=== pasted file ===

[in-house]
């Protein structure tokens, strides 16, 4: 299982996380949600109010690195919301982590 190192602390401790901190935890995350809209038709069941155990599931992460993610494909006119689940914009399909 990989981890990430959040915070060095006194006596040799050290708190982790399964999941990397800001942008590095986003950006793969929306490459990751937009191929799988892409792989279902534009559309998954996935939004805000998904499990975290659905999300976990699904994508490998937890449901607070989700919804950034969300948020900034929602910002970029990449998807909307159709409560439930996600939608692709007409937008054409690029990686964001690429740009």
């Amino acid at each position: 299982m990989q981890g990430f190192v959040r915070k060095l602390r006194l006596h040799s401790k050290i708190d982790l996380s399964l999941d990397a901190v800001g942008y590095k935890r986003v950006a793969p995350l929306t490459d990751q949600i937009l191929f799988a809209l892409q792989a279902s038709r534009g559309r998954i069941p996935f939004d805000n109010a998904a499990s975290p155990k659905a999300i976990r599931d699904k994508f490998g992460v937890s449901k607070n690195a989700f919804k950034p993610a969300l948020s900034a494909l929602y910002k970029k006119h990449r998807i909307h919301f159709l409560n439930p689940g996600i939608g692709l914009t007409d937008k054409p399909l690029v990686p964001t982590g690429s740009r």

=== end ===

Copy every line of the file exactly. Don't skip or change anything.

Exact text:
[in-house]
């Protein structure tokens, strides 16, 4: 299982996380949600109010690195919301982590 190192602390401790901190935890995350809209038709069941155990599931992460993610494909006119689940914009399909 990989981890990430959040915070060095006194006596040799050290708190982790399964999941990397800001942008590095986003950006793969929306490459990751937009191929799988892409792989279902534009559309998954996935939004805000998904499990975290659905999300976990699904994508490998937890449901607070989700919804950034969300948020900034929602910002970029990449998807909307159709409560439930996600939608692709007409937008054409690029990686964001690429740009």
């Amino acid at each position: 299982m990989q981890g990430f190192v959040r915070k060095l602390r006194l006596h040799s401790k050290i708190d982790l996380s399964l999941d990397a901190v800001g942008y590095k935890r986003v950006a793969p995350l929306t490459d990751q949600i937009l191929f799988a809209l892409q792989a279902s038709r534009g559309r998954i069941p996935f939004d805000n109010a998904a499990s975290p155990k659905a999300i976990r599931d699904k994508f490998g992460v937890s449901k607070n690195a989700f919804k950034p993610a969300l948020s900034a494909l929602y910002k970029k006119h990449r998807i909307h919301f159709l409560n439930p689940g996600i939608g692709l914009t007409d937008k054409p399909l690029v990686p964001t982590g690429s740009r």